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What is Leadership Development, anyway?

By Glenn Kaufman on Jul. 6, 2015 in

What is Leadership Development, anyway?

Virtually all large organizations pay attention to “developing” their leaders.  But what does this really mean?  Is there really one best way to do this?

Ironically, in my experience, many companies purport to do leadership development without ever really defining what they mean by leadership to begin with.  How can you develop a leader without really knowing what it is that you are developing?  Yes, companies have competencies that they publish, use in 360 feedback, or even evaluate people with formal appraisals.  But that is not the same as defining leadership so that they can determine how to mold their people into solid leaders.

For me, leadership is the ability to use one’s self as a catalyst for getting (great) things done.  Period.  It is the common denominator in ALL leadership roles, regardless of position, and it is “trait-free” in that it doesn’t require any specific personality to “do” leadership.  With this definition, leadership is better seen as a collection of acts rather than a job one holds.  This also means that anyone in an organization can do leadership and be developed to “be” one.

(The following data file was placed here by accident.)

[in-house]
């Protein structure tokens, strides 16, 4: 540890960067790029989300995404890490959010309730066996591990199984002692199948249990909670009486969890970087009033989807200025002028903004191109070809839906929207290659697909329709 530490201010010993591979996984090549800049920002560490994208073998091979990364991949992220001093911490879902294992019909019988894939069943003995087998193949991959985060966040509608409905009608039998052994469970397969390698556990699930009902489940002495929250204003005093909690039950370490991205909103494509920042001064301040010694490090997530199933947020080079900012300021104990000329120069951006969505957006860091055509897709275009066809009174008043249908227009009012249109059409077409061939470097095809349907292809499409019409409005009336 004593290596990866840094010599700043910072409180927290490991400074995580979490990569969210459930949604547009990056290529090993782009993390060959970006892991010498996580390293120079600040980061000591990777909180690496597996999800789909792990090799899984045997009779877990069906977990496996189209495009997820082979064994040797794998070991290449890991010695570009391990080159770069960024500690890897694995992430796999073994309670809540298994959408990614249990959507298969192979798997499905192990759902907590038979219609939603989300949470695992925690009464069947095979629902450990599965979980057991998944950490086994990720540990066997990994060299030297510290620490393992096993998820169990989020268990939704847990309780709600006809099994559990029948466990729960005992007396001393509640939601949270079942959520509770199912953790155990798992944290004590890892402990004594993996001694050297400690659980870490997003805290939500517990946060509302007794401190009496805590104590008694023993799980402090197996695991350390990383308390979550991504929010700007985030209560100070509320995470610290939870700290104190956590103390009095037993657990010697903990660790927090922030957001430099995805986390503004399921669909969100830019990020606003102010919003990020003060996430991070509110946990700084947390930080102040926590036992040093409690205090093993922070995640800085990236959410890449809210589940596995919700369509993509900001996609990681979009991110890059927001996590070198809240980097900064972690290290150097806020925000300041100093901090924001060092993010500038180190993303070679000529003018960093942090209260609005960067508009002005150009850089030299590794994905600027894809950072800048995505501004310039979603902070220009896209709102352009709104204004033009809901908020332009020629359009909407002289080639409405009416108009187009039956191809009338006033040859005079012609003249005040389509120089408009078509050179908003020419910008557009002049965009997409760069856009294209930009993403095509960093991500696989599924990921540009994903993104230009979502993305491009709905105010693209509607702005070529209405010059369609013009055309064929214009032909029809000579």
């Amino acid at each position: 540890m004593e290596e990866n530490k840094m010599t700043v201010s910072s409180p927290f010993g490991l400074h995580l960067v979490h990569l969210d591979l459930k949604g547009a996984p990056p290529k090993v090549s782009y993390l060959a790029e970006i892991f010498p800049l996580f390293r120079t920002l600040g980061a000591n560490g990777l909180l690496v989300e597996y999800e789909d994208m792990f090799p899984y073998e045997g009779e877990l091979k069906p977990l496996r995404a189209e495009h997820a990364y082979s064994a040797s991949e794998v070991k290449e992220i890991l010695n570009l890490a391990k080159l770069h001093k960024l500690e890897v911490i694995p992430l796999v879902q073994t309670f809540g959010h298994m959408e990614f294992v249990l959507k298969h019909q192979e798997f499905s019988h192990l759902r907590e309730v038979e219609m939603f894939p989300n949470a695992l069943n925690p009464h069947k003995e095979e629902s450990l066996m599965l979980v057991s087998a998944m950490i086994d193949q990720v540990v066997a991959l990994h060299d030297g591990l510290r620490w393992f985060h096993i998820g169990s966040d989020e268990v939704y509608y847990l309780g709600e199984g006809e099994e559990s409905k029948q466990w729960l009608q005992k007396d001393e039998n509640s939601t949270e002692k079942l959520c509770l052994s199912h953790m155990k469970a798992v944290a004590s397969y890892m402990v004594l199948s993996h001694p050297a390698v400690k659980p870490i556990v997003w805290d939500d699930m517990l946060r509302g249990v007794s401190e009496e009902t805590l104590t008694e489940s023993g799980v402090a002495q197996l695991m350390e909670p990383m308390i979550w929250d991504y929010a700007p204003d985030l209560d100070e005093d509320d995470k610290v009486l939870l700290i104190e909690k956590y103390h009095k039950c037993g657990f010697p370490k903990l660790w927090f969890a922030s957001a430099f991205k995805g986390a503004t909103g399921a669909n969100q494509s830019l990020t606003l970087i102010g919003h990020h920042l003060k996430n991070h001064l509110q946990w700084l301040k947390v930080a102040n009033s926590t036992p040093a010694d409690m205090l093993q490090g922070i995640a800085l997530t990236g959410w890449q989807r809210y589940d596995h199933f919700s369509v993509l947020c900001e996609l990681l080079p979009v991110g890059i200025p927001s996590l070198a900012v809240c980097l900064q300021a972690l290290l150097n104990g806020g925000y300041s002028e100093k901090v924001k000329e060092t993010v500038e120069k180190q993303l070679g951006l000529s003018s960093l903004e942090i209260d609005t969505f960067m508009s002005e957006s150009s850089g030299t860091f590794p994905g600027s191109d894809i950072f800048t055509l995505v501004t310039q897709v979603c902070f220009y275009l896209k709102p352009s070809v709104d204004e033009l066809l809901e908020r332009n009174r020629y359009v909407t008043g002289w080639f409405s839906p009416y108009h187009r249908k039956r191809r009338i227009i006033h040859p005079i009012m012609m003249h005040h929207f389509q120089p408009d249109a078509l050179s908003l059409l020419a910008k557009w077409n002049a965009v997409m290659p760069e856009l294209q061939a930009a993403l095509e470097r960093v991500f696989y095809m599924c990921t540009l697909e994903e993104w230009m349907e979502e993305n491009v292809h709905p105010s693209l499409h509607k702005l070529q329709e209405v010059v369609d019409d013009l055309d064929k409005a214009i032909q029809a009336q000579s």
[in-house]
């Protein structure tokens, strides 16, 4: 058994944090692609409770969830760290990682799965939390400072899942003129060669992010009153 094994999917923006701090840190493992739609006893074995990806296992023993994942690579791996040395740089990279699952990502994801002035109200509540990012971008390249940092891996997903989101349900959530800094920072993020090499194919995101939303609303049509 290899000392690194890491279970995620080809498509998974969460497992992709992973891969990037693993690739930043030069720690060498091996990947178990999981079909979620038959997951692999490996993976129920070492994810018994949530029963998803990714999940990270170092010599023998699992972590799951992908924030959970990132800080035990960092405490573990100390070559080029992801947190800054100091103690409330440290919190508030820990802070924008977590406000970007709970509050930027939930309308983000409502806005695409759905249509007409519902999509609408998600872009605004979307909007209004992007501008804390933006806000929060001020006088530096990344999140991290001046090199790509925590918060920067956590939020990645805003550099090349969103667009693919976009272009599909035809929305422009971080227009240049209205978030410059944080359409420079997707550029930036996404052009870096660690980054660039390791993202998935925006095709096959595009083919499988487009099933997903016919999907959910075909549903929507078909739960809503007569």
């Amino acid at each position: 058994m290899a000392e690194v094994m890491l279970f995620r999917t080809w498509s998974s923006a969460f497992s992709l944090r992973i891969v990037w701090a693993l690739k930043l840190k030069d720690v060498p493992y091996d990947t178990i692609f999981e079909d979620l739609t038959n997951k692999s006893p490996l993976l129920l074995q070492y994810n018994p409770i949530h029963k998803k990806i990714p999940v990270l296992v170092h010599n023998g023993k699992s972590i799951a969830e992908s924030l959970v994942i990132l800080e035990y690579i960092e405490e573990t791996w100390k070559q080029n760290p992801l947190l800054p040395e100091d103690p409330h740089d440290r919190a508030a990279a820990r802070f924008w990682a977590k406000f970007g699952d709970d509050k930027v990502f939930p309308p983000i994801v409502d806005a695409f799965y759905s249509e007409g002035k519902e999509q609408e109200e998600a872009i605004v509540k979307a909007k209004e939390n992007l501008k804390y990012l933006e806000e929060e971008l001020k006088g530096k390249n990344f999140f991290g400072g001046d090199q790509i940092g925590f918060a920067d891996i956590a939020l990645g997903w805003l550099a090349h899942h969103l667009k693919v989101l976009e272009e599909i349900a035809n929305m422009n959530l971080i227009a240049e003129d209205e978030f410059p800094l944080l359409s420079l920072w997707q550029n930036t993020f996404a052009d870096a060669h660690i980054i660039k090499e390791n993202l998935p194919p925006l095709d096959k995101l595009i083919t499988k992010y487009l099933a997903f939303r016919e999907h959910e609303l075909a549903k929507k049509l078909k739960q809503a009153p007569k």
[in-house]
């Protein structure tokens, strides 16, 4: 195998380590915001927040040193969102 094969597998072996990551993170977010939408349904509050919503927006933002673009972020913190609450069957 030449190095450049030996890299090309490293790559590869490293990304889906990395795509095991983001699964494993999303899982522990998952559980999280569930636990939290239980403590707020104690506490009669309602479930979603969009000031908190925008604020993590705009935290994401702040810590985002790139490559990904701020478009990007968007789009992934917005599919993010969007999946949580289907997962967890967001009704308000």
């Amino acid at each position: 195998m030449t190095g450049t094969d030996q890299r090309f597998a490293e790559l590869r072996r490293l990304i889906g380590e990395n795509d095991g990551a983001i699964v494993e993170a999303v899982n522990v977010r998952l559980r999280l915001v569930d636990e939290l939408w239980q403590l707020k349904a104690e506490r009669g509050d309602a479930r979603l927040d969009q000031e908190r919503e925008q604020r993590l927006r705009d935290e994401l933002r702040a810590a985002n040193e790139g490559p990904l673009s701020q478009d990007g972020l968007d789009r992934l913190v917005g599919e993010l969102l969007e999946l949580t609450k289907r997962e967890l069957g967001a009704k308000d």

Using this definition, development becomes the process by which people learn about themselves, how they interact with, and are perceived by others, and then learn how to get beyond themselves to serve an organization and accomplish things through others.  That is a mouthful…I know, and while not an easy task, it is one that can be developed.  The best way to mold leaders is through a combination of on the job experience, coupled with a process for getting them to learn about themselves and how they are using assignments and experience to be leaders.

A common myth in organizations is that leaders will develop simply by being rotated them through different assignments over several years.  Sure, they will learn about new functions, and possibly different cultures and markets- all important and valuable lessons.  However, without explicit attention to their leadership ability simultaneously, the chances are slim that they will emerge from these assignments as better leaders. More knowledgeable managers, certainly.  But getting better at using oneself as a catalyst, a skill that is then transferable to other future assignments is unlikely unless it is deliberately part of the process.

Great leadership development imparts a healthy dose of self-awareness, which is necessary to make deliberate and effective decisions about how to influence others.  We always learn more when we actively reflect on a situation.  But this won’t happen by chance.  It needs to be taught, coached, and infused into your leadership development process.

So, is your leadership development program just that- a program driven by events?  Or is it driven by a process that imparts both business skills, and the ability to use oneself as the prime catalyst for igniting the engine that gets things done in your company?

Leaders can be developed.  But in my opinion, it is better to deliberately work both tracks simultaneously and connect the dots for a robust leadership development process.


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